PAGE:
For quite some time, the option was only available to people with a Google Pixel phone paired with Pixel Buds earphones, but now just about everyone has access to the feature.
The possibility of Google making a return to China was leaked this summer, but the company has remained pretty tight-lipped about the matter. But now CEO Sundar Pichai has spoken publicly about the prospect of Google producing a censored version of its search engine to comply with Chinese regulations.
Speaking at a conference in San Francisco, Pichai revealed that Google has, internally, built a search engine for China, because "we wanted to learn what it would look like". He said that the company is "exploring" the idea, and pointed out that 99 percent of searches would not be censored.
In recent years there have been concerns about the influence it is possible to exert over election results through social media. As well as fears relating to fake news and misinformation, there have also been calls for greater transparency when it comes to revealing the funding of political advertising.
To address some of these concerns, Facebook has announced that any ads running in the UK that make reference to political figures will have to publicly reveal the identity of the organization or individual that paid for them. The new rules about transparency will apply to both Facebook and Instagram.
The name Winamp -- you know, the audio player that "really whips the llama's ass" -- is one that will stir up nostalgic memories for people of a certain age. Since its inception in the mid-90s, Winamp gained a huge and loyal following but, after changing hands a couple of times since the turn of the century, it was then largely forgotten.
But Winamp is making a comeback. In the next few days the desktop app will be getting an update -- not that this is something you should expect too much from -- but it is what's happening in 2019 that's really exciting.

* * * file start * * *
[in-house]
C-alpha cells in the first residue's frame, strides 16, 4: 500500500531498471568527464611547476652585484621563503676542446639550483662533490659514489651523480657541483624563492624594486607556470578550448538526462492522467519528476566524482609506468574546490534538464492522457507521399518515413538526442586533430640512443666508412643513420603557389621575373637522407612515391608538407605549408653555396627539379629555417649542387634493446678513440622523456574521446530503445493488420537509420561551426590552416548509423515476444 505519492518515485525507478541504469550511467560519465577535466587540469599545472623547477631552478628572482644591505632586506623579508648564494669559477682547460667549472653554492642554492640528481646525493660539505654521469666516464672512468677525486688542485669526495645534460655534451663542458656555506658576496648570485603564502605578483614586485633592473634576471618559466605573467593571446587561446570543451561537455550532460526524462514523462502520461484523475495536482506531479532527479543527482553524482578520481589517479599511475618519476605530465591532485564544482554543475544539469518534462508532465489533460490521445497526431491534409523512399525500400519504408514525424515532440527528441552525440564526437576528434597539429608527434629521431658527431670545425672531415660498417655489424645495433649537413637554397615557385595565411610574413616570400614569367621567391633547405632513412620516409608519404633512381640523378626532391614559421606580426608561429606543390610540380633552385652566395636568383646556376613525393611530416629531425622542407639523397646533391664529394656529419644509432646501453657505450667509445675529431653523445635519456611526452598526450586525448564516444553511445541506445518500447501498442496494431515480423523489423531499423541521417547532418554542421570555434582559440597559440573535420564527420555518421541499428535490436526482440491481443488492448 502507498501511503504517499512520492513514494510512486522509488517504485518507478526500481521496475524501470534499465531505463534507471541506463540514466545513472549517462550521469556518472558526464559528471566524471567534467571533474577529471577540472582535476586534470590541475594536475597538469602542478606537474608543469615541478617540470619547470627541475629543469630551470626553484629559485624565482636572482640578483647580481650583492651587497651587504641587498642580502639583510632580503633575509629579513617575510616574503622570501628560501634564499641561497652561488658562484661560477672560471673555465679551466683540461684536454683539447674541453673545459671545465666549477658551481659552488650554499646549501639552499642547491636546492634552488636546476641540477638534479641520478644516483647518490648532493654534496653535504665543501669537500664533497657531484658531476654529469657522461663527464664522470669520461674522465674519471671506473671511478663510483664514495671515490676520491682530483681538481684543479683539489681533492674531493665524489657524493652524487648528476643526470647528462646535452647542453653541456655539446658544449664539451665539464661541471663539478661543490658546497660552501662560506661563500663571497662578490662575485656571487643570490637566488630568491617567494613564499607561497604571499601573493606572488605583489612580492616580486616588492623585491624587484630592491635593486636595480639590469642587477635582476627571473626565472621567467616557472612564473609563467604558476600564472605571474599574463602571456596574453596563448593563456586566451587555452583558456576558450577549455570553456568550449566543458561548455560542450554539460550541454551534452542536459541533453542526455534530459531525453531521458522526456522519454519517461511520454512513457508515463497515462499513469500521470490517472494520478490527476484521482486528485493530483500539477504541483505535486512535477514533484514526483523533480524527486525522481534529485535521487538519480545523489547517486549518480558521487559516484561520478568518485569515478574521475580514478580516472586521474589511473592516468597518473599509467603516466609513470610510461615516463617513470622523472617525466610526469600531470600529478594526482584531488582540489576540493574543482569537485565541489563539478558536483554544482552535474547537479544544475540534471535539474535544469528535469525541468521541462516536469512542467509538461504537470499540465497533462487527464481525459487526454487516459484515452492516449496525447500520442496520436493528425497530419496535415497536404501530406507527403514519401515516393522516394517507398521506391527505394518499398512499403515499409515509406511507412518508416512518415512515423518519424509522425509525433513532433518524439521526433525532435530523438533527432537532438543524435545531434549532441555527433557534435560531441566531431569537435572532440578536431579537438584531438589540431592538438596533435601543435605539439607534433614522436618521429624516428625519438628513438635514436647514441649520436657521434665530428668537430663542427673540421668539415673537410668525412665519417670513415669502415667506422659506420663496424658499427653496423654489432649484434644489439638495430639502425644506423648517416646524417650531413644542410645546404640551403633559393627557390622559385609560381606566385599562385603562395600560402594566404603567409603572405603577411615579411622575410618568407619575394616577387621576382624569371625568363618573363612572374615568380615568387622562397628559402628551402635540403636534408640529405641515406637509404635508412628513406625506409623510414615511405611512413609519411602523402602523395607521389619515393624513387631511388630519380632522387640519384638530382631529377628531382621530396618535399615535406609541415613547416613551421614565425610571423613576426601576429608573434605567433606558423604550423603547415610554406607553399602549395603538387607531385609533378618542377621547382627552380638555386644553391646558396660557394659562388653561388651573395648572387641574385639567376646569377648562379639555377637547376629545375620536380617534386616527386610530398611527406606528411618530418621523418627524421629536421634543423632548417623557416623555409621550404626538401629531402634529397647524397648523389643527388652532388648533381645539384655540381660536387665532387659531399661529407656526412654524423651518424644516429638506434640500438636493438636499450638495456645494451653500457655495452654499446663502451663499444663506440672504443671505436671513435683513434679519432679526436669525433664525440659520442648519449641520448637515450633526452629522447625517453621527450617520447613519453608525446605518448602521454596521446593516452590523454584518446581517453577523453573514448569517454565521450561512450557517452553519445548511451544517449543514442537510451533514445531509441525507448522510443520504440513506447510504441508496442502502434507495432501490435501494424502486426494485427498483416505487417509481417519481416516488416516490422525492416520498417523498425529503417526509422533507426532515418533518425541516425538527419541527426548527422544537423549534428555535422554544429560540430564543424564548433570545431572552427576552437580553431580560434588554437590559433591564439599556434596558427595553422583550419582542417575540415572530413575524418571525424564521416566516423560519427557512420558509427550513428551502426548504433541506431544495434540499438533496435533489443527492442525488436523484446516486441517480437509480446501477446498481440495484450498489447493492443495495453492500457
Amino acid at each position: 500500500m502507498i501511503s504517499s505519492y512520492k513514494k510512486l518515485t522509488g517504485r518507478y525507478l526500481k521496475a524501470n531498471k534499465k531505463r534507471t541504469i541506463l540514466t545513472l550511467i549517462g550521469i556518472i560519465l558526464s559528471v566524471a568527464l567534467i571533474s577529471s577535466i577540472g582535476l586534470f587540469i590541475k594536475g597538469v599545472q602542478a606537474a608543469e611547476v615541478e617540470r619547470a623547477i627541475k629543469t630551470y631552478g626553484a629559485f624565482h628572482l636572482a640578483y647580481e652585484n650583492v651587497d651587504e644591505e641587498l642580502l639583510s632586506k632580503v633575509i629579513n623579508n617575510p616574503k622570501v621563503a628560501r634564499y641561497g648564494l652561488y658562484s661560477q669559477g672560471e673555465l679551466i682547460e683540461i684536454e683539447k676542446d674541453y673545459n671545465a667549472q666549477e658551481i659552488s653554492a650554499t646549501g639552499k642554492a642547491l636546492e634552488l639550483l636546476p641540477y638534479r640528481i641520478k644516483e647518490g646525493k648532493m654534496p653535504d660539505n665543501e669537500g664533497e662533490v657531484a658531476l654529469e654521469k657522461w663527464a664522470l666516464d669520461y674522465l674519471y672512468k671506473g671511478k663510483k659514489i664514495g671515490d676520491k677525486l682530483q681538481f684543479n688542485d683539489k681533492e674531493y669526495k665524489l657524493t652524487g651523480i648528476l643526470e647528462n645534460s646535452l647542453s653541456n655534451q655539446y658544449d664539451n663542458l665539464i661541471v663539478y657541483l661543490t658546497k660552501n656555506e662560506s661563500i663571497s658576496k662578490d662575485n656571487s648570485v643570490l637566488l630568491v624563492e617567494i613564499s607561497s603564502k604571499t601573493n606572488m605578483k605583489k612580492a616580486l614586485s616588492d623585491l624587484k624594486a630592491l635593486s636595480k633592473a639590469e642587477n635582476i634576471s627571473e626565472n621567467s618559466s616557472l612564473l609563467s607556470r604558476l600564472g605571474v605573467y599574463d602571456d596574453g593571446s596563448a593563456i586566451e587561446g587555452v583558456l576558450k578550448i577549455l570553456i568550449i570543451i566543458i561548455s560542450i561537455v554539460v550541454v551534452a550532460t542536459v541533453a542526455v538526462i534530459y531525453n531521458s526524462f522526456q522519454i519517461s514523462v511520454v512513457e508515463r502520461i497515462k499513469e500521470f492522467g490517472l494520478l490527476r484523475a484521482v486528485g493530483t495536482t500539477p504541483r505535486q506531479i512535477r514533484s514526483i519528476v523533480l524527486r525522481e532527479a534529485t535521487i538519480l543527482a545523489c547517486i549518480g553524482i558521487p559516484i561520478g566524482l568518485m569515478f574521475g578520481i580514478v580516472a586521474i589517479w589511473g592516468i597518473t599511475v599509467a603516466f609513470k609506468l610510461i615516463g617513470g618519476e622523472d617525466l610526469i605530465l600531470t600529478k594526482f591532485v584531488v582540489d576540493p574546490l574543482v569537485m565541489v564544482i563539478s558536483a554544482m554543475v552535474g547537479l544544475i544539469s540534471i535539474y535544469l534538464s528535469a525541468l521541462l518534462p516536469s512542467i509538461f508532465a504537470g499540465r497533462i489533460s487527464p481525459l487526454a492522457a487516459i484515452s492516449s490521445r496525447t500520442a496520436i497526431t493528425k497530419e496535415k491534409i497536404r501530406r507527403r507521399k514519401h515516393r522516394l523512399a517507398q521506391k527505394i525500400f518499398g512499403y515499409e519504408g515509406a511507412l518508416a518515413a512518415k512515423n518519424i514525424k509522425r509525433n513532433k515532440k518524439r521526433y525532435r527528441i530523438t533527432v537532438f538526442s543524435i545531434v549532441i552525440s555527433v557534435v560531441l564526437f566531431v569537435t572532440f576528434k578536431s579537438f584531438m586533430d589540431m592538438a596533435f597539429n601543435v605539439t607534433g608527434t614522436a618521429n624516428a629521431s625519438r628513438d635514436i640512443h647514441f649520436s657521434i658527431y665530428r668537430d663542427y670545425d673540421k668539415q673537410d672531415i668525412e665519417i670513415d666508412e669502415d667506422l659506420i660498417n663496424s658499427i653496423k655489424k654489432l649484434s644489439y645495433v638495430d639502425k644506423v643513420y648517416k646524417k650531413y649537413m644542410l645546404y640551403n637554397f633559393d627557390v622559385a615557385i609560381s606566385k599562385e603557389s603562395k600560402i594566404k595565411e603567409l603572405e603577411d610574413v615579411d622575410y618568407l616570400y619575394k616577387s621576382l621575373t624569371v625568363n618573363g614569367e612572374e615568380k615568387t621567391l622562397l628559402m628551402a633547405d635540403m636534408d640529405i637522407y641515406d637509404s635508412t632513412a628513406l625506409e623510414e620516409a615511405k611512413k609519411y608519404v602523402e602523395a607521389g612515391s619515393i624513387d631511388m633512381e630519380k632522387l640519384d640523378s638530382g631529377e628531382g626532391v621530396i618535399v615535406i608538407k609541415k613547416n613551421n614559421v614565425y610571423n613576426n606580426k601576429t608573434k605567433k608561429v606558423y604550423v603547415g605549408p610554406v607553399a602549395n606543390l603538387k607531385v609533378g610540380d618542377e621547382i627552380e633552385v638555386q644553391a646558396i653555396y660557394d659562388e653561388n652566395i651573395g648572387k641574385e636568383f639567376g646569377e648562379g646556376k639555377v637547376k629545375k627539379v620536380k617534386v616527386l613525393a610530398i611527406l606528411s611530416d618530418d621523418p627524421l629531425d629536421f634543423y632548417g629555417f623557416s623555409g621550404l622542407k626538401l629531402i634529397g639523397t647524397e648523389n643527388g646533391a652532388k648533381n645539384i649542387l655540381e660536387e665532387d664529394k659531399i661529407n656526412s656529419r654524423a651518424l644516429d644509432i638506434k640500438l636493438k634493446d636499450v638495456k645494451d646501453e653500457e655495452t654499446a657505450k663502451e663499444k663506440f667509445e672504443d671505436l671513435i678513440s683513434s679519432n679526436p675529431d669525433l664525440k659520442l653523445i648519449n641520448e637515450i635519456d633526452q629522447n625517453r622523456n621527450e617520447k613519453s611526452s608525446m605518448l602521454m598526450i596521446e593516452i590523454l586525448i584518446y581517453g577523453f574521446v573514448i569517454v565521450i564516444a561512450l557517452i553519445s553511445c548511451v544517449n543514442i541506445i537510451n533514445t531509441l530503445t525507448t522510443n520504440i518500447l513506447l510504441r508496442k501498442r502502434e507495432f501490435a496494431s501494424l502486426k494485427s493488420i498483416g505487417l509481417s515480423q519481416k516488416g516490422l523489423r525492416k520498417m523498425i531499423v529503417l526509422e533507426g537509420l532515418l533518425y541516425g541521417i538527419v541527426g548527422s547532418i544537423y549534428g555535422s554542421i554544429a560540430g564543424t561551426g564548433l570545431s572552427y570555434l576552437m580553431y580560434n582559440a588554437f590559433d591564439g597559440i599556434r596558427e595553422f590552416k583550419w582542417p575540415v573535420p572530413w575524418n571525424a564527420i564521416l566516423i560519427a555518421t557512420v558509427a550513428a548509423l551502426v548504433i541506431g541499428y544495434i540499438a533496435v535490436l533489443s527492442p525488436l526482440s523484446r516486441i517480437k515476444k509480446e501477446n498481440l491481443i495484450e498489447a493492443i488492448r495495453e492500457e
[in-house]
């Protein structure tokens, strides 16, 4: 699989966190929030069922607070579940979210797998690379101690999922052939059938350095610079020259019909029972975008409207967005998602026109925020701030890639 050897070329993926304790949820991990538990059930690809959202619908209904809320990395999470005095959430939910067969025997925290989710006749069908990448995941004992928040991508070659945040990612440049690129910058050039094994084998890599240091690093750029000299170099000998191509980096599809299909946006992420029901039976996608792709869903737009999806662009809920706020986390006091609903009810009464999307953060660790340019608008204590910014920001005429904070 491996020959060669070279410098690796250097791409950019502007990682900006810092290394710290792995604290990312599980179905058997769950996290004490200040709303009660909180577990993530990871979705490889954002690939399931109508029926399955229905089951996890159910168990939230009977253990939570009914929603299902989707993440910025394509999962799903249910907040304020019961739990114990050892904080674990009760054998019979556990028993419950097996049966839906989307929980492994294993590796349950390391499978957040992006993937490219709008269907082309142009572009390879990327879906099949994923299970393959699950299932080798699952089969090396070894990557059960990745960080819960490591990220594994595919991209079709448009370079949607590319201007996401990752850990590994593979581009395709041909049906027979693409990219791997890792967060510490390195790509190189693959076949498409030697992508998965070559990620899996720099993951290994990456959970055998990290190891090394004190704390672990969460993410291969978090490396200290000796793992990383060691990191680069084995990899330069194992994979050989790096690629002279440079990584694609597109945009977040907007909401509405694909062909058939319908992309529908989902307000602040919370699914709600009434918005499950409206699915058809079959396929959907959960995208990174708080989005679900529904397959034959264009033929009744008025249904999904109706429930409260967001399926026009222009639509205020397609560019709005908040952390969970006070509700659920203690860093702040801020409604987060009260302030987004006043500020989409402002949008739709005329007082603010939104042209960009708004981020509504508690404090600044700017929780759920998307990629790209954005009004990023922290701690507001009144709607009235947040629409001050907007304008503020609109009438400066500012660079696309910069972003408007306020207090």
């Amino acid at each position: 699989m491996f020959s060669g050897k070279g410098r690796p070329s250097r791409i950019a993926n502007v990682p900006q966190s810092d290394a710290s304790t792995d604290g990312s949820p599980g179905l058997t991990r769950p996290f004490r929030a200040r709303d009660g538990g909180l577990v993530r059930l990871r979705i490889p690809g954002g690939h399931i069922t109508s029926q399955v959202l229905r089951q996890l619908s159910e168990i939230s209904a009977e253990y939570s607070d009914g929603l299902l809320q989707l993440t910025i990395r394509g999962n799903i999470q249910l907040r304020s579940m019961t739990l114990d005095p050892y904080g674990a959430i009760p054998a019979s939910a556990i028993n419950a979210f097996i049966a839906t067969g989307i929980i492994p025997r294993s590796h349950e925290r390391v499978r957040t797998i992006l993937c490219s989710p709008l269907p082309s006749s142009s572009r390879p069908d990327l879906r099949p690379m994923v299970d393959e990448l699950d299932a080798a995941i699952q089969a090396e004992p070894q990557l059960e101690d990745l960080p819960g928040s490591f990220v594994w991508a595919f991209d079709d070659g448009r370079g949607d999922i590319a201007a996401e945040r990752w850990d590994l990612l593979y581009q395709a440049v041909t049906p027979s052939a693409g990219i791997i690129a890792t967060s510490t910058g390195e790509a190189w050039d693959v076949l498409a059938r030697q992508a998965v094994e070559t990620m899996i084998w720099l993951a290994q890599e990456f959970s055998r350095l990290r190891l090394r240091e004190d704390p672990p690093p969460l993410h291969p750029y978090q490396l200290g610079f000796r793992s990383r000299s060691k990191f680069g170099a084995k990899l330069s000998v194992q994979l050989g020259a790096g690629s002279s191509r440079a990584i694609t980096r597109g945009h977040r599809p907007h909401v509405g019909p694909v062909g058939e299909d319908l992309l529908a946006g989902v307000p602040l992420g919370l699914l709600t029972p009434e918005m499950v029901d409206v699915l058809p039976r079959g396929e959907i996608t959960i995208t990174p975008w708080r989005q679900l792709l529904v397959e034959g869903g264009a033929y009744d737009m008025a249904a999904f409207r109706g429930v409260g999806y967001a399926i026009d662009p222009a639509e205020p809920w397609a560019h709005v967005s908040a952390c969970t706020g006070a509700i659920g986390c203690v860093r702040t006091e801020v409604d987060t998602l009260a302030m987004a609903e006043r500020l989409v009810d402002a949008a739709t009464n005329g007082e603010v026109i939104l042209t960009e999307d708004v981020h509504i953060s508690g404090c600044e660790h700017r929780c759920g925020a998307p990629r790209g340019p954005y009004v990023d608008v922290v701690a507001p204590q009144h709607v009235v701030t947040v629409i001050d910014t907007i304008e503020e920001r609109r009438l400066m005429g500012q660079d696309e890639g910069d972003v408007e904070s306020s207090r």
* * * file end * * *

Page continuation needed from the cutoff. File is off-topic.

We've heard of problems with specially-crafted messages being used to lock up iPhones, and now a similar problem has been found with the PlayStation 4. Anyone who receives one of these messages will find that their console completely locks up -- and the only way out of it is to perform a factory reset.
The problem lies in messages that include unrecognized characters, and it is being exploited by some gamers to boot people offline in the middle of games -- Rainbow Six in particular. While there is no fix available at the moment, there are steps you can take to prevent the issue affecting you.
Twitter is being investigated by the Irish Data Protection Commission (DPC) over concerns about how much data it collects through its t.co link-shortening tool.
The Irish privacy regulator is concerned about the amount of data Twitter is able to collect through the service -- something that was only heightened by the company's refusal to hand over information about link tracking when it was requested.
Last week, Google said that it had concerns about the use of AI in the US Department of Defense's JEDI (Joint Enterprise Defense Infrastructure) project, and as such it would not be bidding for the contract.
Now Microsoft employees have published an open letter expressing their concerns about JEDI, the secrecy it is shrouded in, and the potential for it to cause harm or human suffering. The letter has a simple message: "Microsoft, don't bid on JEDI".
Mark Zuckerberg caused controversy around six months ago... nothing strange for Facebook you may think. On this occasion, the founder of the social network managed to upset people when it turned out he had deleted messages he had sent through Facebook Messenger: an option that wasn't -- and isn't -- available to other Facebook users.
At the time, when the matter came to light, Facebook said that the ability to unsend messages would ultimately give everyone the option to delete the messages they had sent. At long last, the feature is being tested, so we might see if released publicly in the not-too-distant future.